ServiceNow and Adobe will make their software systems work together in an effort to improve apps used by customer service representatives.
ServiceNow has long made software that large businesses use to field internal requests from employees to their information technology departments, but in recent years has branched into selling similar software for use by customer service departments to handle requests from external customers.
Adobe, once known for its Photoshop digital imaging software, has shifted to become a major seller of cloud-based software that large businesses use to carry out digital marketing campaigns, giving it data on what consumers like and dislike about a given brand.
Under the new partnership, when a customer contacts a brand using the ServiceNow and Adobe systems, the customer service agent will be able to see a profile of the customer, including what they've purchased or tried to find help with on a website in the past, pulled together by Adobe. The goal is to better prepare the agent to handle the customer's request.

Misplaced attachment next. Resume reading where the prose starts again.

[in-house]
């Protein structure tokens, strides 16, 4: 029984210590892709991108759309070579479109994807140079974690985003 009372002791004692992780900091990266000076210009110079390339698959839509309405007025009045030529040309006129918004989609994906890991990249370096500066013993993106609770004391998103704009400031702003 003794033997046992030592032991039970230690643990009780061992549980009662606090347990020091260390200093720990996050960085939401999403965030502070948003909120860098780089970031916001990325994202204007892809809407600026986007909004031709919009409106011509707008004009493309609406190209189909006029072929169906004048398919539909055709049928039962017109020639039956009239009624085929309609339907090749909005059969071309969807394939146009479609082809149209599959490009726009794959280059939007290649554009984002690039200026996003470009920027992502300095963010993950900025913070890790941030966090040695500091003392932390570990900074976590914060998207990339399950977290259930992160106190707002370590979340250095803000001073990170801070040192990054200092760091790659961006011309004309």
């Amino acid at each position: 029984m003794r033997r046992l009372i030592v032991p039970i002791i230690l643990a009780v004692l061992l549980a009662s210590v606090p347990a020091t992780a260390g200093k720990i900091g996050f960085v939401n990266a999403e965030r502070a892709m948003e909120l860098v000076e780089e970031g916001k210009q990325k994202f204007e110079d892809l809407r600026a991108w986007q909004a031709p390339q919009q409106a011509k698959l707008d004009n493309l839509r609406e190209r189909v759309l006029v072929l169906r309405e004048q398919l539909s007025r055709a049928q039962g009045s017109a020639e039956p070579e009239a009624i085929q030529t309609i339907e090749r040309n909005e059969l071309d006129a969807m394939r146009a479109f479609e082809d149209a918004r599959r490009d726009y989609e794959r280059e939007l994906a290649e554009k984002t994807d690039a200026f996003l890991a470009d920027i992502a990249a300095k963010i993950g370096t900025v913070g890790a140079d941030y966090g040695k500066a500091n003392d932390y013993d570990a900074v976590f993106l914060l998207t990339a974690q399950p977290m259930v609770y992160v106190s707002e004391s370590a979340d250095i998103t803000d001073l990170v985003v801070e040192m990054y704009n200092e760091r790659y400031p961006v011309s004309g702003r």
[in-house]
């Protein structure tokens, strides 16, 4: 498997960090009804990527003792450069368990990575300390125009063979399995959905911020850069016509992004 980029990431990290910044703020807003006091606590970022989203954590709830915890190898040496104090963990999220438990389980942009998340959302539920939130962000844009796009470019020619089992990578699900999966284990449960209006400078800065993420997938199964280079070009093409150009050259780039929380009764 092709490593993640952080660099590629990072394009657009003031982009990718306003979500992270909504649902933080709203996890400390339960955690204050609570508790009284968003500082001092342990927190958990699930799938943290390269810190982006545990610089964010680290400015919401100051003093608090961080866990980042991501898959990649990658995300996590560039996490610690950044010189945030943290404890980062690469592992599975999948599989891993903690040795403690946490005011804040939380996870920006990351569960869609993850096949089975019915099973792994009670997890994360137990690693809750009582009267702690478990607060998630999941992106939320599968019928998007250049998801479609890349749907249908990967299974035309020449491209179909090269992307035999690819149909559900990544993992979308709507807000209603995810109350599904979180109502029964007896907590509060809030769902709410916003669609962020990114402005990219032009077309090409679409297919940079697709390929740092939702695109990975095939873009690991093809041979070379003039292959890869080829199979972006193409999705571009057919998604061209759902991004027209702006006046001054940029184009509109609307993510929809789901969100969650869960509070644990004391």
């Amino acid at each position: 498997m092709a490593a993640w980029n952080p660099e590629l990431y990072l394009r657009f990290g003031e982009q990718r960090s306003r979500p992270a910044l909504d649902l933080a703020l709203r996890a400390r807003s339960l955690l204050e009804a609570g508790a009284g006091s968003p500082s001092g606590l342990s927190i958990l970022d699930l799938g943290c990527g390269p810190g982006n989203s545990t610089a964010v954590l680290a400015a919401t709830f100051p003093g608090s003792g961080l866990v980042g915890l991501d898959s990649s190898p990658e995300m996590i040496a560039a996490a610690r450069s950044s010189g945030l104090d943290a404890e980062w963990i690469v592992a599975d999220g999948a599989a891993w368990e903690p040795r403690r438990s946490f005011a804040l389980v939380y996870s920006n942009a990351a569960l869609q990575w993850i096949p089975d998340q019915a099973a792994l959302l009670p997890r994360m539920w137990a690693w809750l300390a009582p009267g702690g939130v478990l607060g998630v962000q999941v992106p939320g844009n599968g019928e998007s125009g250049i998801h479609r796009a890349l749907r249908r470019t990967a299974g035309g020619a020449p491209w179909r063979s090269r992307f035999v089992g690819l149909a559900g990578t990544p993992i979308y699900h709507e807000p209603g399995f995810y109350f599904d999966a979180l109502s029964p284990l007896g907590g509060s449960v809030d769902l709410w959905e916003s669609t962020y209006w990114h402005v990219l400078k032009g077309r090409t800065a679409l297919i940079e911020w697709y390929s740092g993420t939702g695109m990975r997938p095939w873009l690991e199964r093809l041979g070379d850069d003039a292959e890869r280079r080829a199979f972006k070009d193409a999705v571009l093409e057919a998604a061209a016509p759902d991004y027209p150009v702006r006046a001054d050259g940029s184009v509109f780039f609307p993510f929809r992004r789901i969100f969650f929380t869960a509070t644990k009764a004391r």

The deal aims to "address the consumer expectation that wherever I hit that brand, whether it's through a customer service app, a website or a store, I want them to know me and show me the right experience," Amit Ahuja, vice president of ecosystem development at Adobe, said in an interview.
Michael Ramsey, vice president of product for customer workflows at ServiceNow, said customer service departments can use the additional data to resolve customer requests more quickly.
"Consumers want what they want, and they want it now," he said.
Paul Greenberg, managing principal of analyst firm The 56 Group, said the partnership will help both companies. While Adobe has a major partnership with Microsoft Corp to blend its marketing data into Microsoft's software for sales people, the ServiceNow deal is Adobe's first big foray into the world of customer service software.
And while ServiceNow has experience helping companies route internal requests to the right place, it is relatively new to helping its customer base field questions from external consumers.
"They both gain and are both going to be very valuable to each other," Greenberg said in an interview.
(Reporting by Stephen Nellis in San Francisco; Editing by Leslie Adler)